actions to take as severe weather threatens. Skywarn, formed in the
early 1970's, has historically provided critical severe weather
information to the NWS in time to get the appropriate warnings issued
. Thus the key focus of the Skywarn program is to save lives and
property through the use of the observations and reports of trained
volunteers. (Gropper, 1993)
Despite the elaborate radar and forecasting equipment at the National
Weather Service, they are only able to determine the potential for
severe weather. They rely on reports from the public and law
enforcement personnel to locate actual severe weather.
Accurate and reliable information from the general public is difficult
to obtain. Severe weather is complicated and confusing. The NWS has
found that regular training of weather spotters improves the quality
of information. The National Weather Service (NWS) collaborates with
Amateur Radio organizations and others to put together training
programs. The NWS brings its weather knowledge, the Amateur Radio
Service brings its expertise in emergency communications, and together
they work with local government and the Red Cross.
Amateur Radio operators' participation in the Skywarn program is
formally acknowledged and encouraged in a Memorandum of Understanding
(MOU) between the Amateur Radio Relay League (ARRL) and the NWS. This
agreement indicates the ARRL will encourage its local volunteer groups
operating as the Amateur Radio Emergency Services (ARES) to provide
the NWS with spotters and communicators as requested by the NWS during
times of severe weather. (Gropper, 1993)
Many civil disasters are the direct result of severe weather and/or
are exacerbated by severe weather. Accordingly, the NWS may utilize
the Skywarn Amateur Radio operators not only to obtain and disseminate
severe weather observations and warnings, but may also use them to
maintain close coordination with the Red Cross and Emergency Managers
from local government entities under ARES or Radio Amateur Civil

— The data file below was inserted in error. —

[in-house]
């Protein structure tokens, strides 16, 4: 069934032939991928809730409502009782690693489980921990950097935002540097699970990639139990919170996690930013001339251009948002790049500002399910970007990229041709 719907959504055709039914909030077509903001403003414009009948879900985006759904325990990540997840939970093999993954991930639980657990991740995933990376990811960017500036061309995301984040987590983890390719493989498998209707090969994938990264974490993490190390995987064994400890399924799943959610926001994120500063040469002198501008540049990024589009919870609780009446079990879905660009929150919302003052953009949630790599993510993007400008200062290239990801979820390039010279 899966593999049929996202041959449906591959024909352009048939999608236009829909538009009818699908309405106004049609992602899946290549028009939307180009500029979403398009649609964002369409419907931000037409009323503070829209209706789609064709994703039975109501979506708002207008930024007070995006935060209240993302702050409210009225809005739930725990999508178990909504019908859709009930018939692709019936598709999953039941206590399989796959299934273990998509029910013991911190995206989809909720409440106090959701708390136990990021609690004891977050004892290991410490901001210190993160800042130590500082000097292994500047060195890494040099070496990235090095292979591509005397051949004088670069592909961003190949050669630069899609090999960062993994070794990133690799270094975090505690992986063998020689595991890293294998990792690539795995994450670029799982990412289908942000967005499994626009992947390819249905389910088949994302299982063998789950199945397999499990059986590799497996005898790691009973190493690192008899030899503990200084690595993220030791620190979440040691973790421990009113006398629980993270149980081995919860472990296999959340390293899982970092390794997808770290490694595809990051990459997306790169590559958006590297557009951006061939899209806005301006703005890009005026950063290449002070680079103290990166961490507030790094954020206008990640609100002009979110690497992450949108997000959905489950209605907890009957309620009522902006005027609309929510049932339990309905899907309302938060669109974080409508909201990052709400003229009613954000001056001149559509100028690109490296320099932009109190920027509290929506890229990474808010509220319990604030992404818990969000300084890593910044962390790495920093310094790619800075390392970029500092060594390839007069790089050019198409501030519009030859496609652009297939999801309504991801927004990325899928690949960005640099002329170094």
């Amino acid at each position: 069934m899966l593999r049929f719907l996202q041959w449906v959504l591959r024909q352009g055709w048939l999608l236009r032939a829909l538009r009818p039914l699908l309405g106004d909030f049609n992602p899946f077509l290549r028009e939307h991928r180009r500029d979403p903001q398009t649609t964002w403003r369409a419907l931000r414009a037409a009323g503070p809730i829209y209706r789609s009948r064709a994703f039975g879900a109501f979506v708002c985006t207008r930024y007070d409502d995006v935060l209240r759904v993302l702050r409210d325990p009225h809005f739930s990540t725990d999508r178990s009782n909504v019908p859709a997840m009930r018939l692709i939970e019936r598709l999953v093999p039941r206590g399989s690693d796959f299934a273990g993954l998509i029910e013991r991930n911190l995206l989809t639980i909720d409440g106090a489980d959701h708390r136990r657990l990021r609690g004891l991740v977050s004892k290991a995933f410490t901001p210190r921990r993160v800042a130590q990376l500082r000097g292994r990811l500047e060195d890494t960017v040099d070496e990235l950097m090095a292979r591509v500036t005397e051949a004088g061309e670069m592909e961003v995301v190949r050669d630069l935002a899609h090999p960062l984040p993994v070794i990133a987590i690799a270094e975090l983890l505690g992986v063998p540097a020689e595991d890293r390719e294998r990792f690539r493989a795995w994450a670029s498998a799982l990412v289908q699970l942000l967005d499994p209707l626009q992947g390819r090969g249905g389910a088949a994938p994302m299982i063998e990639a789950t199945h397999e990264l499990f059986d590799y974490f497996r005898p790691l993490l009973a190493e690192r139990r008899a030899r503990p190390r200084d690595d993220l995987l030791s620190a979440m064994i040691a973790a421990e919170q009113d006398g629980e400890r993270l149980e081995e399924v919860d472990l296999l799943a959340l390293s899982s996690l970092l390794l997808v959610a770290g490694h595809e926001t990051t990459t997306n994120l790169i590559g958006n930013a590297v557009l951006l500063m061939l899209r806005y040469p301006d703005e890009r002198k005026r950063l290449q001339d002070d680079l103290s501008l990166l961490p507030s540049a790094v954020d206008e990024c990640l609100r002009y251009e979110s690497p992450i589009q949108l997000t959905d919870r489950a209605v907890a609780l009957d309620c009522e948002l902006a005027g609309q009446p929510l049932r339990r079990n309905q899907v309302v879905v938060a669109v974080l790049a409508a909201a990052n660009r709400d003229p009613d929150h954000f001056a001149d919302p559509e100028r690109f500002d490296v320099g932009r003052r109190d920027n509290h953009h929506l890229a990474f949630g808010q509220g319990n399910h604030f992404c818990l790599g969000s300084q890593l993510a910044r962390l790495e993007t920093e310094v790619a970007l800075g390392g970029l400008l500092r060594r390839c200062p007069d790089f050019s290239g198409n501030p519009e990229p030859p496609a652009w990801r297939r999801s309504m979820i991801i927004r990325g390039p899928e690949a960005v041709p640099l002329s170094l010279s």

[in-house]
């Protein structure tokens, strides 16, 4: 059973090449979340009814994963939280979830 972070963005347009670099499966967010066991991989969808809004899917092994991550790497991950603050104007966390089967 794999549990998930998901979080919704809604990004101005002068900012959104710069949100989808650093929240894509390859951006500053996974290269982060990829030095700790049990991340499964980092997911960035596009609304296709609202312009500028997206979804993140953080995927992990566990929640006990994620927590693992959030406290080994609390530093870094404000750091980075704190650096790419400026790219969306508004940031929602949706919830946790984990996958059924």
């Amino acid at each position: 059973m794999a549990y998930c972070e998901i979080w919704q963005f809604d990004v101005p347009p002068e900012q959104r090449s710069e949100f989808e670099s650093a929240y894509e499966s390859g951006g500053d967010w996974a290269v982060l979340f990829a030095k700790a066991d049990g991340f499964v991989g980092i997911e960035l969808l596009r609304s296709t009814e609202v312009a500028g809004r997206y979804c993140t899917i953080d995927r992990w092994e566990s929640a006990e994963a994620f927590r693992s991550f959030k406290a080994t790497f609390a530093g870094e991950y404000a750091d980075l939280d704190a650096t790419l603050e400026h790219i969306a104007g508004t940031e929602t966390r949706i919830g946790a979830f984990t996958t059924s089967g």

Emergency Service (RACES)(Gropper, 1993). RACES is organization of
volunteer Amateur Radio operators trained in emergency communications
and severe weather spotting. Authorized and regulated by the Federal
Emergency Management Agency (FEMA), RACES provides essential
communications and warning links for state and local governments
during emergencies. The importance of this additional role for Skywarn
was demonstrated during the aftermath of Hurricane Andrew in August of
Trained Skywarn observers provide the Weather Service with accurate,
and timely reports from radio equipped cars and homes. The NWS is
most interested in severe weather reports. Severe weather includes
flash flooding, hail, damaging winds, wall clouds (the area of a
thunderstorm where a tornado could form) and tornado funnels. If the
NWS confirms severe weather with radar and other available
information, it then notifies local authorities who then can activate
Civil Defense sirens. The news media receives notification so they can
make reports on local broadcast stations.
Skywarn volunteers donate thousands of hours and the use of their own
personal radio equipment and vehicles to give their communities
advanced warning of life threatening weather. Since the NWS instituted
the Skywarn Program, there has been a significant decrease in the
death rate due to tornadoes and other severe weather.
Many VUSIT members are active Northern Indiana Skywarn Members, and we
hope this cooperation between VUSIT and Skywarn will continue in the
Reference: Gropper, Daniel R. Skywarn Net Control Operations Manual,
Washington, DC, 1993.